I’m a CEO and the most underrated business skill is one most people are terrible at
Article Published by: businessinsider.com
Communication is the one of the most important skills in business.
The key to good communication is actively listening when engaged in a conversation. To show others that you’re actively listening, enter meetings by asking what the other people in attendance plan to achieve, before jumping into your own agenda. Look the speakers in the eye when they’re talking, and focus on content of the conversation — not on their delivery. Work hard to uncover the core nugget in the speakers’ messages, summarize the key points, and follow up to show you actually listened to what they had to say.
When I was the senior vice president and general manager of the Oracle Data Cloud, I once hosted a vendor who wanted to market data through our platform. The salespeople pitched to us before they even understood what we did. Their examples not only were irrelevant to our services, but also highlighted our competitors. If they had only listened to our needs before diving in, we could have enjoyed a productive conversation. Instead, they left without a signature.
Active listening could have saved that deal.
When someone concentrates fully on a conversation, considers the content, and demonstrates an understanding of the message, the person on the other side feels valued — and is more likely to be agreeable. Bad listening creates the opposite effect.
Strong conversational skills aren’t just for salespeople, though. Everyone — from CEOs and product managers to newly minted college graduates — could use a crash course in the forgotten art of active listening.
Don’t just hear someone — listen to them.
Active listening is beneficial for everyone engaged in a conversation. The speaker feels appreciated, and the listener retains more information and earns favor from the speaker. Everyone wins.
Gallup research has found that the majority of employees feel disengaged at work. A commitment to active listening could help leaders and co-workers repair that disconnect and boost engagement rates within their teams. Here are five ways to get started.
1. Don’t monopolize the conversation.
Too often, we enter meetings with only our own agendas and goals in mind. Instead, we should enter and ask questions about what others aim to achieve. If you leave the meeting concerned that you didn’t fulfill all your desires — that’s OK. Just prioritize those points for next time.
This approach can lead to less talking, more listening, and a better outcome for all.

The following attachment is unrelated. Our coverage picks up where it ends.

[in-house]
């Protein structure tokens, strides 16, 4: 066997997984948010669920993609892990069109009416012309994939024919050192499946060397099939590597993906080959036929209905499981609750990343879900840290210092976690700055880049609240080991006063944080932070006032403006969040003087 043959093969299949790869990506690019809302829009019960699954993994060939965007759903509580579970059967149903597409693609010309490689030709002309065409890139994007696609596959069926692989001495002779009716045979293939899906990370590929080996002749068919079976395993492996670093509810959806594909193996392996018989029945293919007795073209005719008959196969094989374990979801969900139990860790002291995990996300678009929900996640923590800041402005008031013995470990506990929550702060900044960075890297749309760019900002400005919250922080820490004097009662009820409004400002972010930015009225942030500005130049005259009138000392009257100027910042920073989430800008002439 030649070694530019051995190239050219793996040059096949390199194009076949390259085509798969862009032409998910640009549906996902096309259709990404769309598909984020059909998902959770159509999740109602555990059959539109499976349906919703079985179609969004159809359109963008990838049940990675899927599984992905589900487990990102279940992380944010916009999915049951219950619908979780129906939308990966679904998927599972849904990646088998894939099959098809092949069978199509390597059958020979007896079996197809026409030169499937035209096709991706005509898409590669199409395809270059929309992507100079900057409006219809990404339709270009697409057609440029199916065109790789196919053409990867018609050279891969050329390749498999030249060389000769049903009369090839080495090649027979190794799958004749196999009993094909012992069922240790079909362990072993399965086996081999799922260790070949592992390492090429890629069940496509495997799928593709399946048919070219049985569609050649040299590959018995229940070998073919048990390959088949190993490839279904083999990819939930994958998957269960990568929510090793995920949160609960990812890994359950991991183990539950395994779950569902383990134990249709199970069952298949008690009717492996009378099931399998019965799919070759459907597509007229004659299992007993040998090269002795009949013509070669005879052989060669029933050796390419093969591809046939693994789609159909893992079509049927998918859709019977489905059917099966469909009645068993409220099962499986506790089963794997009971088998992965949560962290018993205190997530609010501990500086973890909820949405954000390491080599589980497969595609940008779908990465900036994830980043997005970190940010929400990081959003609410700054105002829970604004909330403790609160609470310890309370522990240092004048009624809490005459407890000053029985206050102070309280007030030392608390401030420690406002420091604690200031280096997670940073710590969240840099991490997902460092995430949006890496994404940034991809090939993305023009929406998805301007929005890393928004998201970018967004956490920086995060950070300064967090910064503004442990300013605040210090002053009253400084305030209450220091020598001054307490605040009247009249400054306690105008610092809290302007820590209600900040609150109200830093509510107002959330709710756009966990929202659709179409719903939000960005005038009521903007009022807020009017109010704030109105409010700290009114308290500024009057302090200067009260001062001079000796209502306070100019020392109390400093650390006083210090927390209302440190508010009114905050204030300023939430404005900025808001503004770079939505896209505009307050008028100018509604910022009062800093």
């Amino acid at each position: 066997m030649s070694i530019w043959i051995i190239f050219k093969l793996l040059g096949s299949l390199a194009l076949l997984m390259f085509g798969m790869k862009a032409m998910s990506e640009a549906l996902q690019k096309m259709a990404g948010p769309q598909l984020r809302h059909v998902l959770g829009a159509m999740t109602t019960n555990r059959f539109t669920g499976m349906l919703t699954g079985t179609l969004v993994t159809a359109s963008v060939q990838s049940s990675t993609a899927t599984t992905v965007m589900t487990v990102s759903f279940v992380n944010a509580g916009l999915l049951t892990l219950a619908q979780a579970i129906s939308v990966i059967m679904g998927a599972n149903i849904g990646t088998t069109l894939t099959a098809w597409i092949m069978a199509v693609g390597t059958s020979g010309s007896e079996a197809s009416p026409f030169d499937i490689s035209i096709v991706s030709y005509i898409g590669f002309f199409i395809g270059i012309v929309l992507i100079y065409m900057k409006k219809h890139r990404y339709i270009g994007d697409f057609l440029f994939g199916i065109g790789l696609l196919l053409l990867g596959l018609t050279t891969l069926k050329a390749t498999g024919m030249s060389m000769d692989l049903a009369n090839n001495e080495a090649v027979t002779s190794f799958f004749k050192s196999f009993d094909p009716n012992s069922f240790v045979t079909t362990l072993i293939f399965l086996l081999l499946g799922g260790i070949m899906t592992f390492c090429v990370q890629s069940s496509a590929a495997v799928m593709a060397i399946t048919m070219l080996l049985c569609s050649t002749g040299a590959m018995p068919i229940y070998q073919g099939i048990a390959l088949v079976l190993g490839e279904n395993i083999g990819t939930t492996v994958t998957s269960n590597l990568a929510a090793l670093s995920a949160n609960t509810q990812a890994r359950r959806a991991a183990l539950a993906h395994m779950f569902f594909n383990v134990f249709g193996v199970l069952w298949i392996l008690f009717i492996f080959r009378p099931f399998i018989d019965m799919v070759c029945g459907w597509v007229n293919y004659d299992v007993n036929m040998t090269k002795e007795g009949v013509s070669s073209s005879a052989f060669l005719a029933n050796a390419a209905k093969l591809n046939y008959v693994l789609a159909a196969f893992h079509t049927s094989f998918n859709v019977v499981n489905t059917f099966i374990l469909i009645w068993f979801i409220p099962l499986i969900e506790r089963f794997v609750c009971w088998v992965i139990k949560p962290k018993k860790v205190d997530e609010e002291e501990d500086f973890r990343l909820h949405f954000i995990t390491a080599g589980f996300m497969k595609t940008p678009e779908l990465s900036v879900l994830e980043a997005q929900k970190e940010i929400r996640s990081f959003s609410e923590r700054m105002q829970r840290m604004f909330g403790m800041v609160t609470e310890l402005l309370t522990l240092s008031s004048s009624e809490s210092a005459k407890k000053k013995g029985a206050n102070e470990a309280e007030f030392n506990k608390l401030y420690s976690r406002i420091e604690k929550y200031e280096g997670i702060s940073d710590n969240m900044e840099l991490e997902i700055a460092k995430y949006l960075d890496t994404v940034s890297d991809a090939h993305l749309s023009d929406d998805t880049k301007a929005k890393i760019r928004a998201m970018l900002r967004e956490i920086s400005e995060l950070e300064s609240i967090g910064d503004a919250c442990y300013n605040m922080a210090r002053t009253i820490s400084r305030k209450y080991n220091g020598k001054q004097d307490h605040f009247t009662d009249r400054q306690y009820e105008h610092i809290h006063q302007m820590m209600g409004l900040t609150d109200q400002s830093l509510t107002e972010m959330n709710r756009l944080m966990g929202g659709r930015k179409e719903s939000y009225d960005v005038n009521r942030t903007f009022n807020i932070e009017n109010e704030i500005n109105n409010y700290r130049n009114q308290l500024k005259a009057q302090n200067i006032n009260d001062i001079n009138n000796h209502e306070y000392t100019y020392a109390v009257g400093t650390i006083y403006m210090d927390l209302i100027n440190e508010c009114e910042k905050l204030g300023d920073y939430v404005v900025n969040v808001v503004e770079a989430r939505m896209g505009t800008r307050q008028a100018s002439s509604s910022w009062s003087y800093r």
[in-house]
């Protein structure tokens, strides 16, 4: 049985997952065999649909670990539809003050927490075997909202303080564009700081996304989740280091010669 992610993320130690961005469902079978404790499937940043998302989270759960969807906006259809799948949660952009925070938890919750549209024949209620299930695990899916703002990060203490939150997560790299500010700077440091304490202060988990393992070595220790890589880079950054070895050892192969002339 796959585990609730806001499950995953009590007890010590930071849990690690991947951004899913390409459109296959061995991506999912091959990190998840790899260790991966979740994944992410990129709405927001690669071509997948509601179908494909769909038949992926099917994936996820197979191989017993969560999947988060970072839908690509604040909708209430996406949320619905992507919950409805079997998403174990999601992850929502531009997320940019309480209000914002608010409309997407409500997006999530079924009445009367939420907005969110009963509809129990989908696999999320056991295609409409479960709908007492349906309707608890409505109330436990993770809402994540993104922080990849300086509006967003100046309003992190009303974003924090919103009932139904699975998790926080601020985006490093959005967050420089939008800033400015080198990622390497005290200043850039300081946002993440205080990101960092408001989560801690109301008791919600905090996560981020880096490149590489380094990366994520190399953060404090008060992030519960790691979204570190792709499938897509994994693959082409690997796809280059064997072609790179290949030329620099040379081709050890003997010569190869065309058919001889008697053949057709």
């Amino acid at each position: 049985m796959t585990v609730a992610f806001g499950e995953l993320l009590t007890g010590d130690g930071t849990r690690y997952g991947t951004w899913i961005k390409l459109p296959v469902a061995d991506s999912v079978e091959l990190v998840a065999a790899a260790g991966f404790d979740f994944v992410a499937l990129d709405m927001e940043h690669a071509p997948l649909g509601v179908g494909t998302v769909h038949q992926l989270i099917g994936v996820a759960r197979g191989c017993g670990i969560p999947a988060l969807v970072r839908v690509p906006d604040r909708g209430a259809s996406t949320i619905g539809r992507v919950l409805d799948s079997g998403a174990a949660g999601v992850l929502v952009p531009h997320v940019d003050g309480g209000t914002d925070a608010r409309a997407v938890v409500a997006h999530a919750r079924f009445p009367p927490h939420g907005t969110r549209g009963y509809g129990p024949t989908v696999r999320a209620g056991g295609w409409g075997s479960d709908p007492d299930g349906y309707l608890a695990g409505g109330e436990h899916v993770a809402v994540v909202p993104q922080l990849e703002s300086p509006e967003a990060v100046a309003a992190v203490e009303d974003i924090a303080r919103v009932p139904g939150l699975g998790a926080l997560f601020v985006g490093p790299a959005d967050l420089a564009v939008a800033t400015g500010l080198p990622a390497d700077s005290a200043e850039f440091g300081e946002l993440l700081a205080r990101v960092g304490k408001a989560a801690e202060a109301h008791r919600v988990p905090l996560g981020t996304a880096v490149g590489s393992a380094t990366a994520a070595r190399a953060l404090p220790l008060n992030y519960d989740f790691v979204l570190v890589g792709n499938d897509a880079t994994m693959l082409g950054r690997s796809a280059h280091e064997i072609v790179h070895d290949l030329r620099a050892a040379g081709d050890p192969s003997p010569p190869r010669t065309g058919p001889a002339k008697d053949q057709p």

2. Focus on the speaker, and look him in the eye.
If seeing is believing, then looking someone in the eyes is a good way to maintain engagement. The same goes for video calls, so look into the camera when you speak.
3. Appreciate first; judge later.
It’s easy to tune out people who lack conversational finesse. But just because they don’t sound like Winston Churchill doesn’t mean their points are invalid. Rather than rush to judgment, focus on the content of the conversation and look for the value in their words.
The less you get distracted by speakers’ deliveries, the better you can listen to the content of their messages.
4. Summarize and develop key points.
This technique works wonders in meetings: Work hard to uncover the core nugget in the last speaker’s message, then contribute a valuable point beyond it. Your focus on building up the conversation not only proves you are listening, but also forces you to stay engaged.
5. Finally, follow up.
The most overlooked part of listening is the follow-up.
Send a clear, concise recap message that summarizes all the important parts of the meeting. Doing so demonstrates that you listened closely and considered the content of the conversation important. If taking accurate notes and summarizing action items isn’t your strong suit, try using an in-meeting AI approach.
By implementing these tips, you can revive the lost art of listening and become the best listener you know. Just try not to talk about it too much.
About Scott Livengood
Scott Livengood is the owner and CEO of Dewey’s Bakery, Inc., a commercial wholesale bakery with a respected national brand of ultra premium cookies and crackers.
Previously, Scott worked at Krispy Kreme Doughnuts for 27 years, starting as a trainee in 1977. He was appointed President of the company in 1992, then CEO and Chairman of the Board.
Scott has served on numerous boards including the Carter Center, the Calloway School of Business and the Babcock School of Management, Habitat for Humanity of Forsyth County, and the Winston-Salem Chamber of Commerce.
He started a new business, StoryWork International, in 2016 with Richard Stone. The signature achievement to date is LivingStories, a story-based program for improved patient experiences and outcomes in partnership with Novant Health.